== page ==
After a couple of minutes, we hopped back out and walked to “The Welcome Mat”. It’s literally a welcome mat taped onto a pipe about 30 feet above a pool of fast moving water below where we would have our first abseil. Abseiling is what rock climbers do on the way down using the ropes to slide back down the mountain. The guides had a safety rope on us but with the water rushing all around you, the first time you lean back off the flat ledge and trust the rope is a real rush. At the end of the abseil rope you push off and let go and fly into the pool of water (which, not surprisingly, is STILL FREEZING COLD) and the other guide helps you climb onto a log and up onto a ledge while the rest of the group makes it through. Jennifer went before me and did such an awesome job the whole way. She made it look easy which really relaxed me as I completed my turn.

Then came the exciting part. The next step was to either abseil or JUMP down a 12m (~40ft) drop into the next pool. Jennifer went first and abseiled it and I was 100% convinced I would do the same. Then the guide started asking if I wanted to jump and I said no-way. The first guide has jumped initially and he was like a frog jumping waaaaay away from the rocks. I figured I couldn’t get that far. The other guide said he was showing off and that people practically fall off the ledge without getting hurt. He started making me feel like a schoolgirl.

So I stepped up to the ledge, unclipped my carabineer from the safety rope, and jumped. I am never the first one to jump off anything. Like I said, heights and I have an uneasy relationship. But for some reason I did it. The last thing I saw before I leapt was Jennifer with eyes as big as saucers looking up at me like I was nuts. It was just a blur as I closed my eyes and took a deep breath before hitting the water. And then back into the freezing, frothing, fast moving water. The guide threw a safety rope and I climbed out of the water as excited as if I had just won the World Series. I clenched my teeth so hard I had a headache when I came out of the water. I don’t know if that’s because I was scared or because I was once again shocked at the water temperature.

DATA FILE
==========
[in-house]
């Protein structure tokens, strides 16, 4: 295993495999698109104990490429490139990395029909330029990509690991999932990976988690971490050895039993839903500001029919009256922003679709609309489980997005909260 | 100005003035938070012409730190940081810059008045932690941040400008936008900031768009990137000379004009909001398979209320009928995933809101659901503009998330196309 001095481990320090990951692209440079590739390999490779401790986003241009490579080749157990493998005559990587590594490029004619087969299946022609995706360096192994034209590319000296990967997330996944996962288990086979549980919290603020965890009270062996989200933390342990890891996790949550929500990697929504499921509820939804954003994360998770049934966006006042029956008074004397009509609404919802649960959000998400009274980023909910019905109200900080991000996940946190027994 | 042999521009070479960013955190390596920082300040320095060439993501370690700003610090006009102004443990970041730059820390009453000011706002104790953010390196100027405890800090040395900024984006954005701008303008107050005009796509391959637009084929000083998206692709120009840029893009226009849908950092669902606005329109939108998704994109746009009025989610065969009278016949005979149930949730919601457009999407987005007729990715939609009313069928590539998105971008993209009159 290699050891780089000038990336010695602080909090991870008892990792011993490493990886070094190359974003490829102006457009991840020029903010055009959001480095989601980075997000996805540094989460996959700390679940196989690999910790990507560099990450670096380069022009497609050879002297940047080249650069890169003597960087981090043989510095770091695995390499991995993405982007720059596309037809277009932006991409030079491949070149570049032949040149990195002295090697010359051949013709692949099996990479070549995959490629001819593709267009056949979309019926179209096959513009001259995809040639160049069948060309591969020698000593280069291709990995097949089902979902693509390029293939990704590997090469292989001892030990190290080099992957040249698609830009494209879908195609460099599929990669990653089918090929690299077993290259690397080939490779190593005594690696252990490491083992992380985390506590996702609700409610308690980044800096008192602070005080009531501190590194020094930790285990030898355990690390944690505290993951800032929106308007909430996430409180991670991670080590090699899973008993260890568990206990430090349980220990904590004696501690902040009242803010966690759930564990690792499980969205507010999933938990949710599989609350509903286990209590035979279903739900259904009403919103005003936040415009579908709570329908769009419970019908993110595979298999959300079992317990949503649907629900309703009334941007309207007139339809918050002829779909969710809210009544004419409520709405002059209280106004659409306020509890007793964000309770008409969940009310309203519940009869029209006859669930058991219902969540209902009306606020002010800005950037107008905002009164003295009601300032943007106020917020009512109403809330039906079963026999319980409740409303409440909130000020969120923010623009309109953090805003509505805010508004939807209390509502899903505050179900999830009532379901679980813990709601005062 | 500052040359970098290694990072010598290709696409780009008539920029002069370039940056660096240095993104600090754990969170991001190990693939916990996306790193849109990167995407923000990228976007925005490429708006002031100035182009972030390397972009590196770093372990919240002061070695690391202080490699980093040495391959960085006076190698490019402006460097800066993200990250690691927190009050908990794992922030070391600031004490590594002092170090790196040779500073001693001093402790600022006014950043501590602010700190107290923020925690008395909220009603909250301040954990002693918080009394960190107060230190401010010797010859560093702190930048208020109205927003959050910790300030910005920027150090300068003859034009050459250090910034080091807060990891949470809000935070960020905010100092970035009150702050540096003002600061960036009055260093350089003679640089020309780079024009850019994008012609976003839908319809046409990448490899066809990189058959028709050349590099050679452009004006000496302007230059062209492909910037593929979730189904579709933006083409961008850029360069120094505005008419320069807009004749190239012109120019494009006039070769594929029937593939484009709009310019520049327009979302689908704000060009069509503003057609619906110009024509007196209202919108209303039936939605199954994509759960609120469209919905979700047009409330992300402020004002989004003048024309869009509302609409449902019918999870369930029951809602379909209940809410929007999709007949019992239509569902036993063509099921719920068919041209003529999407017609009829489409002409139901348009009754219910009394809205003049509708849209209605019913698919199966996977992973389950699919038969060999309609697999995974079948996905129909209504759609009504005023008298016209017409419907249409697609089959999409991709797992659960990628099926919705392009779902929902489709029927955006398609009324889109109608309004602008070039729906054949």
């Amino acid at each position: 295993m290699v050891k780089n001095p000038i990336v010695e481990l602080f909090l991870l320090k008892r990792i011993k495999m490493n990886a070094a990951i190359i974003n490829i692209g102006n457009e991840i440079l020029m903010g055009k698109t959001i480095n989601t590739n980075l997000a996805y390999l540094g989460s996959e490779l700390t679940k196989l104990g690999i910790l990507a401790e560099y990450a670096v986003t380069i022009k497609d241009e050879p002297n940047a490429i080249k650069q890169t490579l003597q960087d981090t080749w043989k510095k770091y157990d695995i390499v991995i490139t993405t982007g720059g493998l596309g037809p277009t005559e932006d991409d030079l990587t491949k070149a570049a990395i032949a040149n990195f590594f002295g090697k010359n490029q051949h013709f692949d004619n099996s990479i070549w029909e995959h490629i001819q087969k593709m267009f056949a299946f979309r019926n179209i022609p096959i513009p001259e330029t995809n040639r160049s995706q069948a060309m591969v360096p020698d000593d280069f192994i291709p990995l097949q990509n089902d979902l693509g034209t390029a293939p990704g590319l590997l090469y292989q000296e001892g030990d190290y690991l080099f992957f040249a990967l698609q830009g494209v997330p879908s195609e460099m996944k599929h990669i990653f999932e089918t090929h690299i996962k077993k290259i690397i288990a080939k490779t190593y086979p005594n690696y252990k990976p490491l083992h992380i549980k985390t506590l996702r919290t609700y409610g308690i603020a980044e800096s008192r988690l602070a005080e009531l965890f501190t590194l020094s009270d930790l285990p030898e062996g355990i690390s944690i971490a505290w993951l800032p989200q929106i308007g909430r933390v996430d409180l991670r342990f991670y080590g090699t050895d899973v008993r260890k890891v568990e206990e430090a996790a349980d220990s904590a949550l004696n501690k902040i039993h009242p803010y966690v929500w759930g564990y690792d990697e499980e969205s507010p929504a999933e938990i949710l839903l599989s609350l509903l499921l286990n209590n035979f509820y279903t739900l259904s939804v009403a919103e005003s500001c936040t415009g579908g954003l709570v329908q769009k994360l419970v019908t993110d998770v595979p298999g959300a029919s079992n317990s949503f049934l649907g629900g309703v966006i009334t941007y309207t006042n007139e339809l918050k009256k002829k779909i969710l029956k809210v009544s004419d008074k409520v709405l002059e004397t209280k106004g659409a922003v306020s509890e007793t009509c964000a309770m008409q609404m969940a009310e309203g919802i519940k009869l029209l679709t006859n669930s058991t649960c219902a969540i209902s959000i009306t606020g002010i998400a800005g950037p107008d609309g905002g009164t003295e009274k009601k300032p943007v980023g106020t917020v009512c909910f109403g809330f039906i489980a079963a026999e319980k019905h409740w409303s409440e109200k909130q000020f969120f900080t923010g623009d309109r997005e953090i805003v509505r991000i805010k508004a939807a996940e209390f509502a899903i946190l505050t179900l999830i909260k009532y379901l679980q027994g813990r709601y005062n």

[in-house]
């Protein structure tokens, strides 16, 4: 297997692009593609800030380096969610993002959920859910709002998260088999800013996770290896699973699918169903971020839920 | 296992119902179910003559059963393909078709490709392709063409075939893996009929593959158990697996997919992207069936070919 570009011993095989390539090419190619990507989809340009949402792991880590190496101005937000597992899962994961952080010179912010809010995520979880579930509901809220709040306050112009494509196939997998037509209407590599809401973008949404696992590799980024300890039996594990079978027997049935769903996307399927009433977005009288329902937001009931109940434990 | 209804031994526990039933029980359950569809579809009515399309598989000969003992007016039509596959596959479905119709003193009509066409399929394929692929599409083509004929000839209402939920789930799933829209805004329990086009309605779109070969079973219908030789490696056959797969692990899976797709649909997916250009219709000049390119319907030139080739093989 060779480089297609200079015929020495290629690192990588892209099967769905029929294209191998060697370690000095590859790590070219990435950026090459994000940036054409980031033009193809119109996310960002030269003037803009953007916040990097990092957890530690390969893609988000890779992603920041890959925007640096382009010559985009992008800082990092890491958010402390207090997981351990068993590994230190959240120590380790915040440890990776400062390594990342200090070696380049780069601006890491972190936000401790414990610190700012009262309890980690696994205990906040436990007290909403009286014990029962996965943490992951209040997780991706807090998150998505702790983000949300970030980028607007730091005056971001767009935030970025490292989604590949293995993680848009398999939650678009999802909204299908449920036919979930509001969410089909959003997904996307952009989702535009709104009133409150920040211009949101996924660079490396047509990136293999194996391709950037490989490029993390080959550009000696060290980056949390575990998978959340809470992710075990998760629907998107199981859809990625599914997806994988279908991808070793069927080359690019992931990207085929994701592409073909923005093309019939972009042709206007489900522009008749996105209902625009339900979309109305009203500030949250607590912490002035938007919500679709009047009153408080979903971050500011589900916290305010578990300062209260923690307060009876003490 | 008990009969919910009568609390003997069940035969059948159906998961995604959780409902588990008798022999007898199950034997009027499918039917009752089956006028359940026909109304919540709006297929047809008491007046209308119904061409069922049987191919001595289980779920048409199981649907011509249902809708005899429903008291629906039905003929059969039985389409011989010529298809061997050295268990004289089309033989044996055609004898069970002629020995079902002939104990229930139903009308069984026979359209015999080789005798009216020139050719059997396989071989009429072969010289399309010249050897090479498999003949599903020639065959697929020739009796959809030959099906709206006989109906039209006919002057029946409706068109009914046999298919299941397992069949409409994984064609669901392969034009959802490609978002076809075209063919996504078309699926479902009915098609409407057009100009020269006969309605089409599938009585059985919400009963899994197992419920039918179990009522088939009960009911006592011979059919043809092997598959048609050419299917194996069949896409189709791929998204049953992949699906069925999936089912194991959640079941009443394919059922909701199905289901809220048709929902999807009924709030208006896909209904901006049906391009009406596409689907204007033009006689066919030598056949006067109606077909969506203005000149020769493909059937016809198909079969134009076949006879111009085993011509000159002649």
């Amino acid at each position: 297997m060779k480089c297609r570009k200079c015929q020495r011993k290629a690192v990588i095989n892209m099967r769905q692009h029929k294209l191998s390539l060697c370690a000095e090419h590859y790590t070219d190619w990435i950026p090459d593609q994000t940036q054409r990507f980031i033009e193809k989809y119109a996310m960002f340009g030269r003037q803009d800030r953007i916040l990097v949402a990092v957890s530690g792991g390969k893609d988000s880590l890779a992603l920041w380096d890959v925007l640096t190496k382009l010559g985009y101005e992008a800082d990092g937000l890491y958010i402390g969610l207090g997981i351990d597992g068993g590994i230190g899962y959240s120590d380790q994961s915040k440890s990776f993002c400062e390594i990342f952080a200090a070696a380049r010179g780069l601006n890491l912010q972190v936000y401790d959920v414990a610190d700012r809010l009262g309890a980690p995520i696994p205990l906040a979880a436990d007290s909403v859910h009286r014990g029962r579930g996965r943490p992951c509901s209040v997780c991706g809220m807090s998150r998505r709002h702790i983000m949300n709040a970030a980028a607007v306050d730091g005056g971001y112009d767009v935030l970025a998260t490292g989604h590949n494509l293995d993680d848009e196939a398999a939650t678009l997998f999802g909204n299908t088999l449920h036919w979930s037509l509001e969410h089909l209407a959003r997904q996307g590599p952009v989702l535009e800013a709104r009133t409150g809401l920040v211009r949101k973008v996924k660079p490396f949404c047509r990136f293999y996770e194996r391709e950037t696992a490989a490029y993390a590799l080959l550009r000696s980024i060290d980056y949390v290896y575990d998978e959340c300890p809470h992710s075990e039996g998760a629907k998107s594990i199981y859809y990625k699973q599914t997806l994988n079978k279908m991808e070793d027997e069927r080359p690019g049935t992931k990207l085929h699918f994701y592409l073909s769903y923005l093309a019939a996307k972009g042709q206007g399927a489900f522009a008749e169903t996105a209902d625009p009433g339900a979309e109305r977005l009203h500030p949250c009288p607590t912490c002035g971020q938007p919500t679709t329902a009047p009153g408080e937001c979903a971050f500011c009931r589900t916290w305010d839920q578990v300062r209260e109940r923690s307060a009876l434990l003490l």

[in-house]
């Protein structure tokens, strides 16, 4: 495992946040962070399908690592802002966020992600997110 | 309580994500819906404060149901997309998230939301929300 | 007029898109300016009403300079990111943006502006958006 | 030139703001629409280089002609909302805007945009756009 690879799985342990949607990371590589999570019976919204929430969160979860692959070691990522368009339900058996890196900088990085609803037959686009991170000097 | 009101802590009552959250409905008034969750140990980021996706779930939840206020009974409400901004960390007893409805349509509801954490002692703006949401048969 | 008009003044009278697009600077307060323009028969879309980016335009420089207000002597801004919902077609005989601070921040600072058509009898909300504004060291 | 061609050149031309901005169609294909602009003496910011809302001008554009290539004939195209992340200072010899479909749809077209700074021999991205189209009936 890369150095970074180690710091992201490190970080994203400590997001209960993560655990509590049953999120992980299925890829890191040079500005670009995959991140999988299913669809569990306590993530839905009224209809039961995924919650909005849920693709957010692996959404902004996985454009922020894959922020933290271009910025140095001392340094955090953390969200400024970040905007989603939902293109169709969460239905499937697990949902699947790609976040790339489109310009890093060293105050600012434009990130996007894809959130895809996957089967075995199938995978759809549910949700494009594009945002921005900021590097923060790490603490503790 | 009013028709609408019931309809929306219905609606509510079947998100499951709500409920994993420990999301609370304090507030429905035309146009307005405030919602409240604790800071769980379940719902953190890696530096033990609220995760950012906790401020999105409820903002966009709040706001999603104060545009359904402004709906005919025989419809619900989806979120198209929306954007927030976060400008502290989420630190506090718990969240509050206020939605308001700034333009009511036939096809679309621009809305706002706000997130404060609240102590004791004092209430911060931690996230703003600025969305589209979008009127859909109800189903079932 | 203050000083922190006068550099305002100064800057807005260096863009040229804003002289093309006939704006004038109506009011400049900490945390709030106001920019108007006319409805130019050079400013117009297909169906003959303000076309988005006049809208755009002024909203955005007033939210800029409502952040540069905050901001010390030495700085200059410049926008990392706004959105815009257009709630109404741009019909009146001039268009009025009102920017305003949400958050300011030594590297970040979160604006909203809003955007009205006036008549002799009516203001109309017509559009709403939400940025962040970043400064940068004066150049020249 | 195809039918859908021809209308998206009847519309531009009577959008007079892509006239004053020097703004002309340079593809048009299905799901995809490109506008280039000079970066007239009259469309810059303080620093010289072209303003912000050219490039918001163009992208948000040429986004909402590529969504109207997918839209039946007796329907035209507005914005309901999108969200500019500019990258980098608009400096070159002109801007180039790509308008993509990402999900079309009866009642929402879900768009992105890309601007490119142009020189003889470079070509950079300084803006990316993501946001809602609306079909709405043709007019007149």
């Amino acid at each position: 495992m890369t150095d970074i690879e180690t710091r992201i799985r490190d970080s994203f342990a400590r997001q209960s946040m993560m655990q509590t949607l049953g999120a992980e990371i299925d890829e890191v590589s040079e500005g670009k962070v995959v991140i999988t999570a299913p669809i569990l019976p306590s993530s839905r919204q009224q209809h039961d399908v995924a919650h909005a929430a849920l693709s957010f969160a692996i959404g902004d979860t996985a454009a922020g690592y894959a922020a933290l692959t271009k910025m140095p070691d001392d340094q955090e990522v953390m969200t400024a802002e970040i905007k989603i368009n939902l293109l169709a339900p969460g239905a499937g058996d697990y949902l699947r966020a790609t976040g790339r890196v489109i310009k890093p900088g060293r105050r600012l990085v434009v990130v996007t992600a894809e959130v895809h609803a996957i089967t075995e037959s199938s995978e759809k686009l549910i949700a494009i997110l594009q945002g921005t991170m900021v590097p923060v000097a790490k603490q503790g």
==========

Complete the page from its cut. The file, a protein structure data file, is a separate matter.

While Jennifer and I were waiting for the rest of the group (including our Canadian friend Lea who jumped off the next ledge up for about a 55ft jump), we noticed the water level rose about an inch and started flowing over rocks it wasn’t previously. Sure enough, once the last person was down, the guides told us the water level was past the safe mark and we had to pull out. We exited the canyon through a side path and hiked back down to the bottom for lunch and then a ride back. Really sucked but it was insane while it lasted. They gave us half our money back and offered to let us do it again for ½ the price so we are thinking of trying to make it back. There are supposed to be a bunch of exciting slides, jumps and more abseils in the remaining 80% of the canyon.

The guides told us that they have never taken a group with the water that high before and that “conditions are not normally like this”. We’ve been hearing that a lot lately… Whoever created the brochure that said anyone over 7 would be suitable is nuts. If I was 7, I would have been crying like a little baby.

We unfortunately couldn’t bring a camera so I stole some pictures from their website to give you an idea what it was like. I assume this is possible in the states and I would encourage you to look it up. Tons of fun!

These aren’t all yet, but here are most of the pictures.